Key aspects of legal regime for employee stock options

By Rashmi Pradeep, Cyril Amarchand Mangaldas
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The grant of employee stock options has become a common tool used by employers around the world to retain talent. Under employee stock options schemes (ESOS), employees are granted options that give them a right to acquire shares in a company on fulfilling certain criteria, such as completing a predefined period of employment and/or performance parameters. After fulfilling the criteria, the stock option vests with the employee, entitling them to exercise the option and be awarded company shares at a discount.

Rashmi Pradeep
Rashmi Pradeep

In addition to traditional ESOS, other schemes such as employee stock purchase schemes (ESPS), stock appreciation rights schemes (SARS), general employee benefits schemes (GEBS) and retirement benefit schemes (RBS) are increasingly being adopted to attract and retain talent.

The legal regime regulating these schemes in India has undergone a change in the past few years, with the Companies Act, 2013, and the Securities and Exchange Board of India (Share Based Employee Benefits) Regulations, 2014 (SBEB Regulations), introducing substantial changes to the regulation of the schemes.

Until the adoption of section 62(1)(b) of the Companies Act, 2013, and rule 12 of the Companies (Share Capital and Debenture) Rules, 2014, no law expressly governed ESOS by unlisted companies. The Securities and Exchange Board of India (SEBI) regulated ESOS and ESPS solely through the ESOP guidelines issued in 1999, which have been superseded by the SBEB Regulations.

With the notification of the SBEB Regulations in October 2014, listed companies are required to comply with these regulations for all schemes which involve any allotment or transfer of the company’s shares. The Companies Act, 2013, governs ESOS for unlisted companies and the SBEB Regulations prescribe norms for ESOS, ESPS, SARS, GEBS and RBS for listed companies. Key aspects of the new regime are highlighted below.

Eligibility redefined: Previously, it was common for promoters or promoter groups to be granted stock options. Under the Companies Act, 2013, promoters and promoter groups are expressly barred from being granted stock options, bringing the definition of “employee” in line with that mandated by SEBI. Independent directors and directors who hold (directly or indirectly) more than 10% of the share capital of the company also are ineligible to receive stock options.

Trust structure: In January 2013 SEBI prohibited the secondary acquisition of shares by trusts for implementing stock option schemes. The SBEB Regulations revoked this prohibition and prescribed detailed norms on the settlement, management and operations of trusts.

A single irrevocable trust now is permitted to implement several schemes, provided that different books of accounts are maintained; management of the trust and the company are different; minimum prescribed clauses are included in the trust deed; detailed disclosures of the books of account are made; and the trust cannot vote on the shares. Further, the trust’s shareholding has been categorized as “non-promoter and non-public”.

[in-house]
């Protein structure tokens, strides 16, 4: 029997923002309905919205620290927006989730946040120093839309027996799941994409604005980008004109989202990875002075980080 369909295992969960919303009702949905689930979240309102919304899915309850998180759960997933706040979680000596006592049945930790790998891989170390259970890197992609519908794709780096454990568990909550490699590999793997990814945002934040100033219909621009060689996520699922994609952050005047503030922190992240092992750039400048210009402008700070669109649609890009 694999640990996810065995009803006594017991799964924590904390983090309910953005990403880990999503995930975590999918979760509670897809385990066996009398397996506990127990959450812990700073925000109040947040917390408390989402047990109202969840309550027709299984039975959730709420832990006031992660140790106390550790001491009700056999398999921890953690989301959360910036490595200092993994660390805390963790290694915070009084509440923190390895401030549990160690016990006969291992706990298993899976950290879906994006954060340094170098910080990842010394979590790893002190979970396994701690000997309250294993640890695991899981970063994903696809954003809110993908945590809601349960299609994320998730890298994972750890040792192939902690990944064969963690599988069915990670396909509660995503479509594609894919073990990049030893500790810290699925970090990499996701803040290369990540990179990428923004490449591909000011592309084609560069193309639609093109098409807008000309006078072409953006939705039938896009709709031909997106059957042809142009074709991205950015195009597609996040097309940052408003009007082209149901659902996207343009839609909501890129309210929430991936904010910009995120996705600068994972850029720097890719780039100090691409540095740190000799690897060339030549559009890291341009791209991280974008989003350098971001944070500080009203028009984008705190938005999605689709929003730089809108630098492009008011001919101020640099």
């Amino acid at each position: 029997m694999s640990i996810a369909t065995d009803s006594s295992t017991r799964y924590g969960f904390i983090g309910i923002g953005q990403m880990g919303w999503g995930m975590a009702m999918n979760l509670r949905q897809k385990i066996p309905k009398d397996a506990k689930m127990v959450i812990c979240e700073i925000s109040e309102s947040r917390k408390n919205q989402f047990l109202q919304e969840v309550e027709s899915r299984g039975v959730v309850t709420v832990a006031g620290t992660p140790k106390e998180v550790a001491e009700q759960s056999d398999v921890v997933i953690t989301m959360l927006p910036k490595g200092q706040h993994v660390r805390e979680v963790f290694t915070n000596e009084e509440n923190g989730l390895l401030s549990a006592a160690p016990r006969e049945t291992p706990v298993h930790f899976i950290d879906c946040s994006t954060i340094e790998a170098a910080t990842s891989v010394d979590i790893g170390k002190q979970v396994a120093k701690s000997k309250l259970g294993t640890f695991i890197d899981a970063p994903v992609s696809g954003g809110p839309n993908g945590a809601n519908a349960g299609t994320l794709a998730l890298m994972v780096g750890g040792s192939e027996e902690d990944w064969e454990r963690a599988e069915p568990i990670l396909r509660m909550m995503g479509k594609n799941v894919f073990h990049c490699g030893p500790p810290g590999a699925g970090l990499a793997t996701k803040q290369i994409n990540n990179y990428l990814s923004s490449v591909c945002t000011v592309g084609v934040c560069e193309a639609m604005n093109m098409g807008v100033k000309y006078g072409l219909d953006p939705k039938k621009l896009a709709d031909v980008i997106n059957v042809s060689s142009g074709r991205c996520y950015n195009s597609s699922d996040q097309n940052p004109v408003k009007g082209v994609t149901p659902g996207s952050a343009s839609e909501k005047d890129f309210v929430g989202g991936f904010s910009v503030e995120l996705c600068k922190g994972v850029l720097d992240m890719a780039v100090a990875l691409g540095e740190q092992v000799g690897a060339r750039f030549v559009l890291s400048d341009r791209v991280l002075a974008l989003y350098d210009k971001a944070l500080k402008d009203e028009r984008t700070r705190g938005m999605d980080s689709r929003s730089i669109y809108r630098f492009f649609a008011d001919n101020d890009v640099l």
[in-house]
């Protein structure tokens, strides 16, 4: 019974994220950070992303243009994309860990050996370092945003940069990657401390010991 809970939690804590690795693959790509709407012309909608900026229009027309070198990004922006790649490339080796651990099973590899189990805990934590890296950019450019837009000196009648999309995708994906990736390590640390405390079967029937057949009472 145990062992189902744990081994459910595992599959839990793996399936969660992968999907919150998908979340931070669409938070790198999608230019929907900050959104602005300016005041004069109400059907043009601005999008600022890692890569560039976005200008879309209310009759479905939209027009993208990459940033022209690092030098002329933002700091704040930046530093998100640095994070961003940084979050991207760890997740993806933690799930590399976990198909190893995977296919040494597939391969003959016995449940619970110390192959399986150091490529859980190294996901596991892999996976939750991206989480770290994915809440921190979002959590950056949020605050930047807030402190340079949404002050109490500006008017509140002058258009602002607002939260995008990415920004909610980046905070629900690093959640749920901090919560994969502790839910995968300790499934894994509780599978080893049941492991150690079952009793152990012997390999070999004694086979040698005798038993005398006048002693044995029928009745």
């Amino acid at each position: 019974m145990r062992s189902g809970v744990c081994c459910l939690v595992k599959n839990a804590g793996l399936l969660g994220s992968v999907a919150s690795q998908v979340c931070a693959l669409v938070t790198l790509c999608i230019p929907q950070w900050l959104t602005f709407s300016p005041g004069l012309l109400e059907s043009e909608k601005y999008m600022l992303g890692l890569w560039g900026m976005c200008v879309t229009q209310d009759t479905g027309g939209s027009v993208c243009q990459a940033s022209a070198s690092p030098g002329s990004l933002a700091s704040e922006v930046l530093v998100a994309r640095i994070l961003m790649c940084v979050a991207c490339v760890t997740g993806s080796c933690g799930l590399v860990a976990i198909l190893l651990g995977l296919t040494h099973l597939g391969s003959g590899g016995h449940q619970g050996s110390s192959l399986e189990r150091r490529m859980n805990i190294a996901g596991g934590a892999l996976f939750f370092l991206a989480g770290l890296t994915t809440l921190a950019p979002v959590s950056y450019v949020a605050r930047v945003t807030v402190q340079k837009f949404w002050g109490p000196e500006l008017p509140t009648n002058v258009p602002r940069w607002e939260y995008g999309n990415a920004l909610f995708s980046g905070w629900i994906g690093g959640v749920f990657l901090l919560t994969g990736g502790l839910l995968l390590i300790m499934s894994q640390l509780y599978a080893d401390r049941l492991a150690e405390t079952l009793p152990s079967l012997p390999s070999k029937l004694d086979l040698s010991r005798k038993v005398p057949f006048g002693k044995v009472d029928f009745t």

The SBEB Regulations mandate that schemes involving secondary acquisition and/or gifts must adopt the trust structure. Trusts are also required to hold the shares for a minimum of six months and are restricted from trading in such shares.

Limitation on regulation: SEBI issued informal guidance in July 2015 clarifying that the SBEB Regulations apply only to schemes that involve the allotment or transfer of shares to employees. Therefore, schemes which provide cash benefits only, even though linked to the trading price of the shares, are not regulated by the SBEB Regulations. As a consequence SARS which are settled in cash only are not regulated by the SBEB Regulations.

Additional disclosures: Under the new regime, companies must provide additional disclosures in the explanatory statement to the notice to the shareholders and in the annual report of the board of directors. Listed companies have to provide detailed disclosures to the stock exchanges and also publish such information on their website.

The Companies Act, 2013, borrowed substantially from the earlier ESOP guidelines (which SEBI has further refined in the SBEB Regulations), to regulate ESOS for unlisted companies. As a result unlisted and listed companies are put on the same footing. Under the current regime, an unlisted company opting for an initial public listing of its shares will find it easier to comply with the SBEB Regulations.

The new definition of “employee” will ensure that shareholders/promoters do not use ESOPS as a ruse to acquire shares at a discount instead of creating true employee ownership. The new disclosure requirements lay the ground for a more transparent mechanism in which share-based incentives will be adopted and distributed to their intended recipients – the employees of the company.

Cyril Amarchand Mangaldas is India’s largest full-service law firm. Rashmi Pradeep is a partner at the firm.

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